When should you start to save?

 

 

 

I have been asked when should you start to save. My reply is very simple. You need to start saving when you starting receiving any type of money. Does this mean your children should be saving? If they are receiving money from you for doing chores around the house, such as picking up their toys, helping you do housework, etc., they should absolutely start to save. If you want your child to grow up to be a saver instead of a spender, start early. I don’t think that children should be given an allowance. Have your children help you around the house when they’re young. I know that a two-year-old won’t be much help in putting away all their toys, but have them help you. Then, pay them for their “work”. A quarter is a lot of money to a young child.

Next, what you want to do is get three small plastic jars and label one Tithe, the second Savings, and the third Spending. Then, have your child divide his/her money into the jars. 10% into the Tithe jar, 15% into the Savings jar, and 75% into the Spending jar. When Sunday rolls around, they take the money in their Tithe jar and give their Tithe. When they have enough money in their Savings jar, open a Young Savers Account at a Credit Union or Bank and have them deposit their money into the account. Show them each month how their money is growing with the deposits they make and with the interest they are earning. Also, if they receive money for their Birthday, Christmas, or other occasion, make sure they split their money into the three jars. This teaches them how to tithe and save from a young age. Don’t stop having them do this throughout their childhood and teen years. By the time they get their first job, saving and tithing will be automatic for them. Remember,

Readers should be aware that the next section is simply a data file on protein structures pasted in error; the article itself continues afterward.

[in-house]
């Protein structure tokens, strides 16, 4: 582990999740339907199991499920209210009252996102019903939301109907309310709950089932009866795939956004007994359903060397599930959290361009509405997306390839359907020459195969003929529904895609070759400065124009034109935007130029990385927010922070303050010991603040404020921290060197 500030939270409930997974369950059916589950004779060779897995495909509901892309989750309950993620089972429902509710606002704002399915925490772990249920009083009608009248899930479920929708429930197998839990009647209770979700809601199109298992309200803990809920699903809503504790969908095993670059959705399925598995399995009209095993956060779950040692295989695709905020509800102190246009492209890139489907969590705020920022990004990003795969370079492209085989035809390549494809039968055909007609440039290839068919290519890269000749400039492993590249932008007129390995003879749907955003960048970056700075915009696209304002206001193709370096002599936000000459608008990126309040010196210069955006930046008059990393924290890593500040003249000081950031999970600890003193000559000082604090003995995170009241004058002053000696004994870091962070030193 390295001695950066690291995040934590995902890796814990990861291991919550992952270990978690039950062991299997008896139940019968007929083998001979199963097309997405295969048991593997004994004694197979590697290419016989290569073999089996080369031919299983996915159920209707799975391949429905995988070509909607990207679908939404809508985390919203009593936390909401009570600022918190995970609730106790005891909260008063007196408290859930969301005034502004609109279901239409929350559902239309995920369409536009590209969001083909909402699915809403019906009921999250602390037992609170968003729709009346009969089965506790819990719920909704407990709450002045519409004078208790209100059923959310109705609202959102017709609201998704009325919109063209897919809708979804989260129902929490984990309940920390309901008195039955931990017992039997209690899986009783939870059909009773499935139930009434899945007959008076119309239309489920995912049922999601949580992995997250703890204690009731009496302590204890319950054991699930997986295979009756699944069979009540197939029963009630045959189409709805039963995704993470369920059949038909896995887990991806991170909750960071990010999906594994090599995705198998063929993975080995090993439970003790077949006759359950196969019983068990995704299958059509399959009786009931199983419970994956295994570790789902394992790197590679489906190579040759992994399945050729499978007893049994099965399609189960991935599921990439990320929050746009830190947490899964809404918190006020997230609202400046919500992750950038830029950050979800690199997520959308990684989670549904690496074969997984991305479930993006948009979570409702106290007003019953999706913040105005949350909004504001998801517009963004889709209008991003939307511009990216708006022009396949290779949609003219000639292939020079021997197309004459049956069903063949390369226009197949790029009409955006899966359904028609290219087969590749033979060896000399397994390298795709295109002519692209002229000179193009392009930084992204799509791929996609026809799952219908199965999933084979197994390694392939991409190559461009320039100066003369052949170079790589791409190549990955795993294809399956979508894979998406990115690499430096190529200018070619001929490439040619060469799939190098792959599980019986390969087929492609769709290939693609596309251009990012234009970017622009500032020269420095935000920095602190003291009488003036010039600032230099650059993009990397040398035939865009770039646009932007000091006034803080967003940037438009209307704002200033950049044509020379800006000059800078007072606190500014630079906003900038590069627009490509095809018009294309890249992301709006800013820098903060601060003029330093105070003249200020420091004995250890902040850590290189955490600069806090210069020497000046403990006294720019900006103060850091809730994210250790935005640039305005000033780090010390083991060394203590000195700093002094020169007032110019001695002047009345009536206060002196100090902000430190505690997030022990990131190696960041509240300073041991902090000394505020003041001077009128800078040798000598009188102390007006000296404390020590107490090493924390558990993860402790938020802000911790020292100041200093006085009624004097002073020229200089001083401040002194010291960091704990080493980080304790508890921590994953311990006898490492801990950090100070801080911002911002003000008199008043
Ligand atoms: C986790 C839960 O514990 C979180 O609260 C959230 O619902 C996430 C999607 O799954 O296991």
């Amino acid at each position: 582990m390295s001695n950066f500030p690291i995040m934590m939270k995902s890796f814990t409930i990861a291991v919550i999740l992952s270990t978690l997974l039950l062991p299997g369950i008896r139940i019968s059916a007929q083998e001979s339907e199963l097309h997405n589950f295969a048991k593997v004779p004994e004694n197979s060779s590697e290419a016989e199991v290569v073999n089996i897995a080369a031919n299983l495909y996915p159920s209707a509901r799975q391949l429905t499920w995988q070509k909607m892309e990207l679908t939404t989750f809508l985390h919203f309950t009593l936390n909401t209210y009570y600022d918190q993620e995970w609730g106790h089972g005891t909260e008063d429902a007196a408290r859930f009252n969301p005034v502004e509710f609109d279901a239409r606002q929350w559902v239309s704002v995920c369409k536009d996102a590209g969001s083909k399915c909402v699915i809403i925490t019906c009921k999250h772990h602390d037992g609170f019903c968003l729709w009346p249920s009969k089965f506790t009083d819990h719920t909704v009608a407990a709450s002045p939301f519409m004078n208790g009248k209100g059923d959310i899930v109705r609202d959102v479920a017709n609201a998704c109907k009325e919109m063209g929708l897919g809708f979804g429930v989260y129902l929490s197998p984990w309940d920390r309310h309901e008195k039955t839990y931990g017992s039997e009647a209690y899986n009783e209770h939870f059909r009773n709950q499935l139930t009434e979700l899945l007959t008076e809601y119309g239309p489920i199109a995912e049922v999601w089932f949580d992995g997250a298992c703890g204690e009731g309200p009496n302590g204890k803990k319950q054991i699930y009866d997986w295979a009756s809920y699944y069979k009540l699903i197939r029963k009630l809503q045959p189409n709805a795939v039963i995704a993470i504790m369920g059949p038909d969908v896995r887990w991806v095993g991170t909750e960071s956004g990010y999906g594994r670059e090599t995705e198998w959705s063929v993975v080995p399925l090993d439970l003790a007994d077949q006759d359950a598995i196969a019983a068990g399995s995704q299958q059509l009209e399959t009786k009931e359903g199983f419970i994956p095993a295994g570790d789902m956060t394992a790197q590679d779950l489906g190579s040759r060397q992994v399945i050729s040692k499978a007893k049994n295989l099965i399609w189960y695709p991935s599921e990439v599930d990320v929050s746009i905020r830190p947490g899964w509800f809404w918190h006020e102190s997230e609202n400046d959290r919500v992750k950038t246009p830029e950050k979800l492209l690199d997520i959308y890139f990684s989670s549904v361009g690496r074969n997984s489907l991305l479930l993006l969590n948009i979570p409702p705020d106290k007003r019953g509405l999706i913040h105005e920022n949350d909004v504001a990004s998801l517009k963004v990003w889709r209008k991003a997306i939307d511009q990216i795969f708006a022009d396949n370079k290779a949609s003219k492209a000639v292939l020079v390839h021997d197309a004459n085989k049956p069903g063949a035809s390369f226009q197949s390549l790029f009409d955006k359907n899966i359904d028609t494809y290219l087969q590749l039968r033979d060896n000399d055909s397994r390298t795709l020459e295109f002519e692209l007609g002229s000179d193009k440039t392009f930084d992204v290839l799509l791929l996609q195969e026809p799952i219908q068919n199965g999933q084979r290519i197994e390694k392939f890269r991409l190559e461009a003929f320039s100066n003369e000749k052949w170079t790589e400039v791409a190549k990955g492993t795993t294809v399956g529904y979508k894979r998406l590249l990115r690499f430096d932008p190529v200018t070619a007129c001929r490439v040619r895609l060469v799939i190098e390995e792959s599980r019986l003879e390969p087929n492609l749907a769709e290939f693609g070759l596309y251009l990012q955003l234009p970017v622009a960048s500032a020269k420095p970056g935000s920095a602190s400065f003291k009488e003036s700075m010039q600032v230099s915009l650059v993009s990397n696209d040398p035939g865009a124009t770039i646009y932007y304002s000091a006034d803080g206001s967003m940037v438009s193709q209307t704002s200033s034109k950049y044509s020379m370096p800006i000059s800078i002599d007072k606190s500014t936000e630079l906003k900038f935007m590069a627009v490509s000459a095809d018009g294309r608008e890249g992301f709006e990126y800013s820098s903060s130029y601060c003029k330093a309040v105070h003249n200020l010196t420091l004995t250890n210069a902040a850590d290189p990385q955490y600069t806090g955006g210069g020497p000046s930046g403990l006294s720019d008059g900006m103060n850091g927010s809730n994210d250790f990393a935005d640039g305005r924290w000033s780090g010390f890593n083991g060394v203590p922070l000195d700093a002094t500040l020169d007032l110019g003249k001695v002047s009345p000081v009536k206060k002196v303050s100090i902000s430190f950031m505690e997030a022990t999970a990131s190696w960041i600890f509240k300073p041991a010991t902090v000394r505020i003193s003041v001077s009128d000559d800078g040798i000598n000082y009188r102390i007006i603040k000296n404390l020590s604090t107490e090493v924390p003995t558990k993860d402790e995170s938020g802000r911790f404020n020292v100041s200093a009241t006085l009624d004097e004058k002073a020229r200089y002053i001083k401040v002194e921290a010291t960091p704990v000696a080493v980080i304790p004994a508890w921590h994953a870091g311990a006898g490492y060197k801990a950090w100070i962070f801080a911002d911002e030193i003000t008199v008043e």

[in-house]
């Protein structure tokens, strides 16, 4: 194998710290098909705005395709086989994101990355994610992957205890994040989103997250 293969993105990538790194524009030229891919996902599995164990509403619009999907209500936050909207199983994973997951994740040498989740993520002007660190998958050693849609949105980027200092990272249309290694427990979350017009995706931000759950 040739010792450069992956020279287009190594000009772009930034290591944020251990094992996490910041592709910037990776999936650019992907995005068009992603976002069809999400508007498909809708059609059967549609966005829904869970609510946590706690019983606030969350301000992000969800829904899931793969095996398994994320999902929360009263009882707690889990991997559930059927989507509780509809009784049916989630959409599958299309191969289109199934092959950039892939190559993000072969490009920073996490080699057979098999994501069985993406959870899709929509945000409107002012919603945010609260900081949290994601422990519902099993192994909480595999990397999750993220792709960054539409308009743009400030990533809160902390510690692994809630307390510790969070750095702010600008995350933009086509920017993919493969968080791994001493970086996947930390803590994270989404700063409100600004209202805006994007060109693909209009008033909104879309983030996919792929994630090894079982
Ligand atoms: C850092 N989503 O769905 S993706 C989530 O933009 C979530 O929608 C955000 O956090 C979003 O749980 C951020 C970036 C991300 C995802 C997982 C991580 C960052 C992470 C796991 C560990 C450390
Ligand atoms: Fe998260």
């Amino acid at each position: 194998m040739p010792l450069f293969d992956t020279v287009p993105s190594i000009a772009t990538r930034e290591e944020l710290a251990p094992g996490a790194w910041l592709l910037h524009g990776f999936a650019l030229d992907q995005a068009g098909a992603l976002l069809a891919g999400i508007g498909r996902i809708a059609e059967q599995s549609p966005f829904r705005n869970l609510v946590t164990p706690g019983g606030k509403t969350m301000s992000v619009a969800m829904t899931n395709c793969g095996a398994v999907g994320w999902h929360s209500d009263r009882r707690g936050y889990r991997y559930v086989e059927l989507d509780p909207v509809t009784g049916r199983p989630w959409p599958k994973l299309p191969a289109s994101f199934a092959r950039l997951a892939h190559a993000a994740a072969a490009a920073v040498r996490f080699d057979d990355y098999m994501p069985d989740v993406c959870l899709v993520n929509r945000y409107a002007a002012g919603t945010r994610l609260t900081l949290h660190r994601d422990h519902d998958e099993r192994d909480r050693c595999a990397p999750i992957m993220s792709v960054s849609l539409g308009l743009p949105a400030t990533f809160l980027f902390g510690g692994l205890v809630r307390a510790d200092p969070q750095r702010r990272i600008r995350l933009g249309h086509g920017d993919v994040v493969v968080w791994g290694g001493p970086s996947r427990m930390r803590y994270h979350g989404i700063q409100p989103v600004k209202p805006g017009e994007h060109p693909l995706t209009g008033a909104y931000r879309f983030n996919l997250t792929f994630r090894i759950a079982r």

Proverbs 22:6 – Train up a child in the way he should go, And when he is old he will not depart from it. 

One more thing, if you are no longer a young child or teen or are working at your first job, you are not exempt from saving. It is never to late to start. Start now.

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